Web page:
Why aren't more conservatives concerned about felon voting rights?

I've been a huge fan of Elizabeth Warren since I saw her yelling at a cop during the 2012 Boston Pride Parade. I generally think that her past history as a Republican should actually be a selling point, as it demonstrates her capacity to examine the available evidence and change her mind. But one place where Bernie still stands out in front is his willingness to extend voting rights to people who are incarcerated.

I'm not surprised that Warren is hesitant to go all the way in allowing people to vote while still incarcerated — after all, unexamined biases against incarcerated people are extremely common — but I am disappointed.

The more I thought about it, however, I began to consider how strange it is that felon voting rights (during or after incarceration) tend to be such a partisan issue. As a progressive, I've come around to understand why it matters, as all human rights matter, particularly in an unjust legal system. As much as I hate it, I can at least understand the true authoritarian racist argument in favor of retaining free labor through a loophole-by-design of the 13th Amendment.

But when I think about the conservatives I know, and the philosophies they claim to adhere to, that's where the contradictions arise. For example, let's ignore the contrived veneer respectability that shines on every deceptive video from PragerU, and take their argumentative claims at face value and in good faith. PragerU pumps out plenty of content defending the Electoral College by rationalizing it around a fear of mob rule, or the "tyranny of the majority." From the perspective of the PragerU Thought Community, the Founding Fathers were very concerned that 500,000 people in Wyoming would be unjustly overruled by the 40 million in California. In order to prevent this potential future tragedy, it thus makes sense to amplify the senatorial powers of the people of Wyoming by 800 percent to make them truly equal to Californians. This perspective prioritizes the representational part of a "Democratic-Republic," and downplays the part about democracy (which is particular ironic, given the lip service paid by the American Imperialist Military Machine to "spreading democracy" across the globe. But I digress.)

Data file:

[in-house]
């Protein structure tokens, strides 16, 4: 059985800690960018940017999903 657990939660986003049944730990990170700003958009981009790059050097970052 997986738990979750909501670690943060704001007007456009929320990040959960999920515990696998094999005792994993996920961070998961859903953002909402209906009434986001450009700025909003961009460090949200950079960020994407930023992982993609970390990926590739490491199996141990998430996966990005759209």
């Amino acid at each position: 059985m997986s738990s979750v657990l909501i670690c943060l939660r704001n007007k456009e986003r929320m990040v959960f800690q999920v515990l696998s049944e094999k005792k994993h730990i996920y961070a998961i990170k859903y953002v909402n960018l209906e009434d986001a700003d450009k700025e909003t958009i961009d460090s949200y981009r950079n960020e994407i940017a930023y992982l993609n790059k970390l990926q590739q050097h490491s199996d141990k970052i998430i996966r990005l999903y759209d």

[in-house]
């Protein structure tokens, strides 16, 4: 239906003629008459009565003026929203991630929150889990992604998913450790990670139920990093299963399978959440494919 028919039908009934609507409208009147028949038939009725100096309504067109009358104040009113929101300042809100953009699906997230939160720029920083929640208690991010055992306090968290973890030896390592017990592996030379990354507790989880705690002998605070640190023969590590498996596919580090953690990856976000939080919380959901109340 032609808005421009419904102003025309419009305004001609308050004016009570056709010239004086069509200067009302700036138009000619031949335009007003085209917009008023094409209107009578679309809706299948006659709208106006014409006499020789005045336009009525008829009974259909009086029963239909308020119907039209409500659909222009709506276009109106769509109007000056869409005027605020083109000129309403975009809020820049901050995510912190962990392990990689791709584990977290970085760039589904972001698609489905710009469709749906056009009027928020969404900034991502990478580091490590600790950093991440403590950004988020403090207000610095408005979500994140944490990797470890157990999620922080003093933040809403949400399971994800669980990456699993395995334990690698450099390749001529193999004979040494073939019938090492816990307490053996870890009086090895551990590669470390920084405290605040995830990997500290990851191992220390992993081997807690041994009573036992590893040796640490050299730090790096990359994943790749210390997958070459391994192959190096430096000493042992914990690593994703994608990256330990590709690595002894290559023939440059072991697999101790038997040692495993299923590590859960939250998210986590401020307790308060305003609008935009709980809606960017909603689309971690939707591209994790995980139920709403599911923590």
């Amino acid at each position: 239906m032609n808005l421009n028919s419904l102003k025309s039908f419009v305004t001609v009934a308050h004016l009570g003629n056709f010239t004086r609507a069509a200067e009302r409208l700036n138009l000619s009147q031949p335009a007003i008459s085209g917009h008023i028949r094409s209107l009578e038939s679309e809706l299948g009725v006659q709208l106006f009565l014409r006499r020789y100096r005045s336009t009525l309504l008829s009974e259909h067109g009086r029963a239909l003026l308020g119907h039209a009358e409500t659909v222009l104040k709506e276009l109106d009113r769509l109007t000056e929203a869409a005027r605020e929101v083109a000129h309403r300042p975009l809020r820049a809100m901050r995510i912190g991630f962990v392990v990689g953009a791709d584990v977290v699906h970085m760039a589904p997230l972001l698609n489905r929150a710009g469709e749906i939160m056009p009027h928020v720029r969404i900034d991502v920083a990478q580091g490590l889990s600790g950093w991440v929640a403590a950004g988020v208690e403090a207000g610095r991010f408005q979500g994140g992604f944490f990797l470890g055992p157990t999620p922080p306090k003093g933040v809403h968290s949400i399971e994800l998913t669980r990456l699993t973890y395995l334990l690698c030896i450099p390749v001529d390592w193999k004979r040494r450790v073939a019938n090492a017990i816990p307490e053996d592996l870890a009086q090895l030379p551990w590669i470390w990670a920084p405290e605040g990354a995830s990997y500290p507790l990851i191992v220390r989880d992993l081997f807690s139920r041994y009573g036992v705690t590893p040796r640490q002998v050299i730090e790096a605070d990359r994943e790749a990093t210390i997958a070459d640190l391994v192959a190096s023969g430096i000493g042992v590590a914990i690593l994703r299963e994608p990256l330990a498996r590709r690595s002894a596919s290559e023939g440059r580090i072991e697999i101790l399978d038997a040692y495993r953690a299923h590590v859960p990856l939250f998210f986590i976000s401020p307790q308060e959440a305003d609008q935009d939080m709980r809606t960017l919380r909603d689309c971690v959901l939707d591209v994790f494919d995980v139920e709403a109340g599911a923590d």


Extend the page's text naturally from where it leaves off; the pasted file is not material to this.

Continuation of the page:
So, the threat of mob rule is overwhelming. Now let's imagine a completely hypothetical scenario in which a tyrannical majority enacts laws that deliberately target minorities— in this case, let's say white Evangelical Christian men. Now they're all in prison. But if they still retained their voting rights, they would at least have some chance to turn that wicked weapon of democracy around, and use it to fight back against the tyranny of the majority mob.

This essentially weaponizes the concept of "democracy" as a form of mutual deterrence. Although it certainly could lead to mob rule, it also ensures a path to defeating that mob rule while still playing within the same set of rules.

The glaring flaw in this little thought experiment, of course, is the assumption that groups like PragerU are acting in good faith, and aren't just using realpolitik to enshrine their wealth and power like any other tyrant would. Unfortunately, the only way to change their minds would be to convince them that people who are or have been incarcerated are not some alien race of "criminals," but rather, actual human beings who are inherently deserving of the same rights and opportunities and liberties as everybody else. And that's not an easy task.

In Advisory Opinion, Florida Supreme Court Says State Can Require Ex-Felons To Pay Fines Before Having Their Voting Rights Restored [Zuri Davis / Reason]